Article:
Showtime Sports Puts Multicamera Undercard Bouts on Facebook Live

This is a great way to hype a fight: boxing fans were able to watch broadcast-quality multicam productions of two undercard fights on Facebook Live on Dec. 10, leading up to the night’s headline matches on Showtime. The free Facebook video was a first for Showtime, which presented free to all viewers a 12-round IBF Junior Welterweight Title Eliminator match between Sergey Lipinets and Lenny Zappavigna and a 10-round middleweight match between Erickson Lubin and Juan Ubaldo Cabrera.

lr_fight-night-lipinets-vs-zappavigna-12102016-0116Rather than simply promoting the free events to its 1.5 million Facebook followers, Showtime partnered with Facebook to place the video stream into the news feeds of anyone with a similar interest, such as fans of mixed martial arts, combat sports, or boxing. As a result, the matches reached more than 5 million people.

“Typically, we air our prelims on Showtime television,” explains Brian Dailey, VP, sports digital media, Showtime Networks. “For this experiment, we took it to Facebook to expose to a broader audience. We approached it the same way we would a television broadcast. I think that was partly why Facebook was so responsive to support.”

This was no simulcast; the only way people could watch these bouts was by streaming them on Facebook. Yet the production was completely broadcast-quality: Showtime offered a three-camera shoot and color commentary. The video had a top resolution of 720p, the highest Facebook Live offers.

Showtime promoted the free streams heavily across its digital platforms and had staff on hand to answer viewer comments, explaining when the evening’s main-card fights began (featuring a featherweight world championship match between Jesus Cuellar and Abner Mares) and how viewers could get access.

Brian Dailey, vice president of sports digital media for Showtime Networks

Brian Dailey, VP, sports digital media, Showtime Networks

“We were engaging back and forth with a lot of fans, just monitoring the conversation overall, which was incredibly positive. To be honest, very, very little negative commentary at all. People were very appreciative of the gesture,“ Dailey says. “I think we really surprised people. I think fans have come to expect a lesser quality when it comes to streaming, and I think we over-delivered.“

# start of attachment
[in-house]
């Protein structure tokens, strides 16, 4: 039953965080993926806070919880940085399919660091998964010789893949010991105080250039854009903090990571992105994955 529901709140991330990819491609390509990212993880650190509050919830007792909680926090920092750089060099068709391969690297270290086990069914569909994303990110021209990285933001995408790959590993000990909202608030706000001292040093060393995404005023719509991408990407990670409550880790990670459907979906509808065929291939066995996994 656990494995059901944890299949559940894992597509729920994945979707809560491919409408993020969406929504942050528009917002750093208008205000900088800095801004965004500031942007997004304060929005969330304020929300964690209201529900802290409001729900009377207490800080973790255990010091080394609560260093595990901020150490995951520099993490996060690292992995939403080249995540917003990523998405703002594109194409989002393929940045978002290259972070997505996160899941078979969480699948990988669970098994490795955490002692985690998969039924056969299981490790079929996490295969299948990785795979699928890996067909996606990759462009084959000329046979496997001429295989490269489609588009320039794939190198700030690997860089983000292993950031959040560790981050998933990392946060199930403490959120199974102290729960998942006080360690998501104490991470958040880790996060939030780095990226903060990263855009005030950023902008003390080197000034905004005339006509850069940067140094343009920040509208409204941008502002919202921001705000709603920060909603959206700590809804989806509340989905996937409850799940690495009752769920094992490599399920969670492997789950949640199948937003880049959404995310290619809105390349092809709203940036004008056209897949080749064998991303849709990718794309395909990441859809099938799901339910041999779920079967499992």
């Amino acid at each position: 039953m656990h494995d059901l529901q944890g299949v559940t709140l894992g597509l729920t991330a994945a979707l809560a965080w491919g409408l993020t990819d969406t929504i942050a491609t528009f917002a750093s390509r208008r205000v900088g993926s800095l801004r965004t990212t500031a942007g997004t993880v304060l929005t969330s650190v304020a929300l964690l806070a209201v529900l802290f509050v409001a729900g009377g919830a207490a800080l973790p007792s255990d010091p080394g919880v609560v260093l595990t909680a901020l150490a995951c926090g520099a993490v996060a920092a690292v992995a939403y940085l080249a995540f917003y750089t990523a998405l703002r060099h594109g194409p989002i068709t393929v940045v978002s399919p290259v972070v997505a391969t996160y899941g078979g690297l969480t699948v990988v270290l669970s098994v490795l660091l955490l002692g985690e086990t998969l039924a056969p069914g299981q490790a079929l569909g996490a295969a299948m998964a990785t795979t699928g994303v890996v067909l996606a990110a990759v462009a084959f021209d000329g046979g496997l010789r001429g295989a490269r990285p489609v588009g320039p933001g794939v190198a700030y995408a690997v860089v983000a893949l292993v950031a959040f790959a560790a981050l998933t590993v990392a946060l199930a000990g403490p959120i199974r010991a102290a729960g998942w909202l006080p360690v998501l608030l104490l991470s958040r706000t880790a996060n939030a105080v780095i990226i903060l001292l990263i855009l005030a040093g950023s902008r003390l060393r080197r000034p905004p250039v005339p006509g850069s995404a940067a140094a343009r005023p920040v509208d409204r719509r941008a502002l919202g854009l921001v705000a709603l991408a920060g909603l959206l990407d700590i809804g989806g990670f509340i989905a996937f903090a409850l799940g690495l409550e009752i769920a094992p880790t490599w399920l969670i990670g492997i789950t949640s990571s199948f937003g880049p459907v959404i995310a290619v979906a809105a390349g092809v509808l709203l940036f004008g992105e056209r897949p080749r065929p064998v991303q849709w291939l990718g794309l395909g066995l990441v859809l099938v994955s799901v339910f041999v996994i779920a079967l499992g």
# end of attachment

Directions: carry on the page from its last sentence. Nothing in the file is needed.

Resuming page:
Showtime was an early adopter of Facebook Live and has put boxing press conferences and weigh-ins on the social network for a year now. The move has been a win for Showtime and its viewers: press conferences and weigh-ins often come with substantial delays. Thanks to its use of Facebook Live, Showtime no longer has to worry about keeping a schedule. It can go live whenever an event is ready.

Along the way, Showtime learned lessons about what works on Facebook Live. Fans love behind-the-scenes videos, such as locker-room interviews. They want online access to things they normally wouldn’t see. Facebook Live is great for videos that complement the night’s big attraction.

Facebook Live plays a part in Showtime’s larger online strategy. In the short term, it helps drive people to the evening’s boxing card, especially since Showtime offers a free trial. In the long term, Facebook exposes viewers to the brand and leads to new subscribers. Following the Dec. 10 event, Showtime saw a positive spike for viewing.

Facebook Live is only one part of Showtime’s social-network strategy. It posts real-time news to Twitter, shows its best pics on Instagram (and increasingly uses it for video), and spotlights an entire event with Snapchat. Facebook gets a little of all that, as well as the live stream.

To judge the event’s success, Showtime looked at three main metrics — total reach, views, and traffic to — as well as the overall nature of viewer engagement. By all accounts, it achieved what it wanted to, Dailey says.

Showtime partnered with Malka Media Group, a production house out of Hoboken, NJ, to stream the event. Malka created the event graphics as well. Showtime produced the event with Blackmagic production gear and Livestream hardware.

Showtime made huge progress online this year, something it hopes to continue in 2017.

“From our digital standpoint,” Dailey says, “I think this was a big year for us in establishing our social ecosystem. We have 18 profiles now across the five main social platforms. We really took a big step in filling out our portfolio, making sure all of our brands, our shows, our franchises were represented across the board and really defining the voices of those handles on those platforms.

“We’re really into storytelling and offering our fans quality premium content that you can consume and enjoy,” he continues, “while also making people curious as to what more is available behind the paywall — getting them in with a good experience and hopefully converting them to a Showtime subscriber.”

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